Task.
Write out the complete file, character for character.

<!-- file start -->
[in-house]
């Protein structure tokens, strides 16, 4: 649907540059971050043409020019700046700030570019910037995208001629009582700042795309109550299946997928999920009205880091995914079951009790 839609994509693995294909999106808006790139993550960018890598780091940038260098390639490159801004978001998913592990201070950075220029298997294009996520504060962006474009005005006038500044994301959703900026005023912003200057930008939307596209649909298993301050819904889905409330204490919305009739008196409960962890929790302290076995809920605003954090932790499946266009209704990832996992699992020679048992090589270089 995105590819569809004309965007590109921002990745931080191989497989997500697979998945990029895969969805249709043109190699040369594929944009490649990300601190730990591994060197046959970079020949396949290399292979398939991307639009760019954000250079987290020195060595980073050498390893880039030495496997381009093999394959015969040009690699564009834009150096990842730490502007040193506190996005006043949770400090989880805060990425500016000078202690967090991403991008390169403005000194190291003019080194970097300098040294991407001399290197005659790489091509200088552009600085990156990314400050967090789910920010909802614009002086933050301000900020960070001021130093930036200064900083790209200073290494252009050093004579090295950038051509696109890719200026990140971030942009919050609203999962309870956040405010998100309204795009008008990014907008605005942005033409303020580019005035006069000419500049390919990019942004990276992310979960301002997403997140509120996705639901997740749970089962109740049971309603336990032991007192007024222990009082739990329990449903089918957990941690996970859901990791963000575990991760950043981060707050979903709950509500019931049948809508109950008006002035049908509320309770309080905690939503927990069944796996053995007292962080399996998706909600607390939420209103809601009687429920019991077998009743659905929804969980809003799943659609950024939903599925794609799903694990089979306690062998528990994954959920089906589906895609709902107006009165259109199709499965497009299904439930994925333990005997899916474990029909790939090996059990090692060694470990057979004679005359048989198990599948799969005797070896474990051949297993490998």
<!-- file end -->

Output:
[in-house]
């Protein structure tokens, strides 16, 4: 649907540059971050043409020019700046700030570019910037995208001629009582700042795309109550299946997928999920009205880091995914079951009790 839609994509693995294909999106808006790139993550960018890598780091940038260098390639490159801004978001998913592990201070950075220029298997294009996520504060962006474009005005006038500044994301959703900026005023912003200057930008939307596209649909298993301050819904889905409330204490919305009739008196409960962890929790302290076995809920605003954090932790499946266009209704990832996992699992020679048992090589270089 995105590819569809004309965007590109921002990745931080191989497989997500697979998945990029895969969805249709043109190699040369594929944009490649990300601190730990591994060197046959970079020949396949290399292979398939991307639009760019954000250079987290020195060595980073050498390893880039030495496997381009093999394959015969040009690699564009834009150096990842730490502007040193506190996005006043949770400090989880805060990425500016000078202690967090991403991008390169403005000194190291003019080194970097300098040294991407001399290197005659790489091509200088552009600085990156990314400050967090789910920010909802614009002086933050301000900020960070001021130093930036200064900083790209200073290494252009050093004579090295950038051509696109890719200026990140971030942009919050609203999962309870956040405010998100309204795009008008990014907008605005942005033409303020580019005035006069000419500049390919990019942004990276992310979960301002997403997140509120996705639901997740749970089962109740049971309603336990032991007192007024222990009082739990329990449903089918957990941690996970859901990791963000575990991760950043981060707050979903709950509500019931049948809508109950008006002035049908509320309770309080905690939503927990069944796996053995007292962080399996998706909600607390939420209103809601009687429920019991077998009743659905929804969980809003799943659609950024939903599925794609799903694990089979306690062998528990994954959920089906589906895609709902107006009165259109199709499965497009299904439930994925333990005997899916474990029909790939090996059990090692060694470990057979004679005359048989198990599948799969005797070896474990051949297993490998």